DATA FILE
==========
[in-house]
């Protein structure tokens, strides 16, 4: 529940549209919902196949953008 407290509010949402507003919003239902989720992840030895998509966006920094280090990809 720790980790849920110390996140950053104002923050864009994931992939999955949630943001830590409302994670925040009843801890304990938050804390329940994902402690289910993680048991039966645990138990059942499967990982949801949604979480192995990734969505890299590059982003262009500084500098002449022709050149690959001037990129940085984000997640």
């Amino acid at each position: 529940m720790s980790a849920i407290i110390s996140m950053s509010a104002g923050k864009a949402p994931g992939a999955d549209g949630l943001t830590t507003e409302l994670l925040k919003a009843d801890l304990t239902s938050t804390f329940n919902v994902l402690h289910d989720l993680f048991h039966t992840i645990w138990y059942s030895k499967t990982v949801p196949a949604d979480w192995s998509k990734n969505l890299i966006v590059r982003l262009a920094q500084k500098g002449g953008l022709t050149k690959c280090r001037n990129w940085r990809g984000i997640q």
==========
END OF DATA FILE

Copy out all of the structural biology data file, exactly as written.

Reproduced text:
[in-house]
């Protein structure tokens, strides 16, 4: 529940549209919902196949953008 407290509010949402507003919003239902989720992840030895998509966006920094280090990809 720790980790849920110390996140950053104002923050864009994931992939999955949630943001830590409302994670925040009843801890304990938050804390329940994902402690289910993680048991039966645990138990059942499967990982949801949604979480192995990734969505890299590059982003262009500084500098002449022709050149690959001037990129940085984000997640």
């Amino acid at each position: 529940m720790s980790a849920i407290i110390s996140m950053s509010a104002g923050k864009a949402p994931g992939a999955d549209g949630l943001t830590t507003e409302l994670l925040k919003a009843d801890l304990t239902s938050t804390f329940n919902v994902l402690h289910d989720l993680f048991h039966t992840i645990w138990y059942s030895k499967t990982v949801p196949a949604d979480w192995s998509k990734n969505l890299i966006v590059r982003l262009a920094q500084k500098g002449g953008l022709t050149k690959c280090r001037n990129w940085r990809g984000i997640q």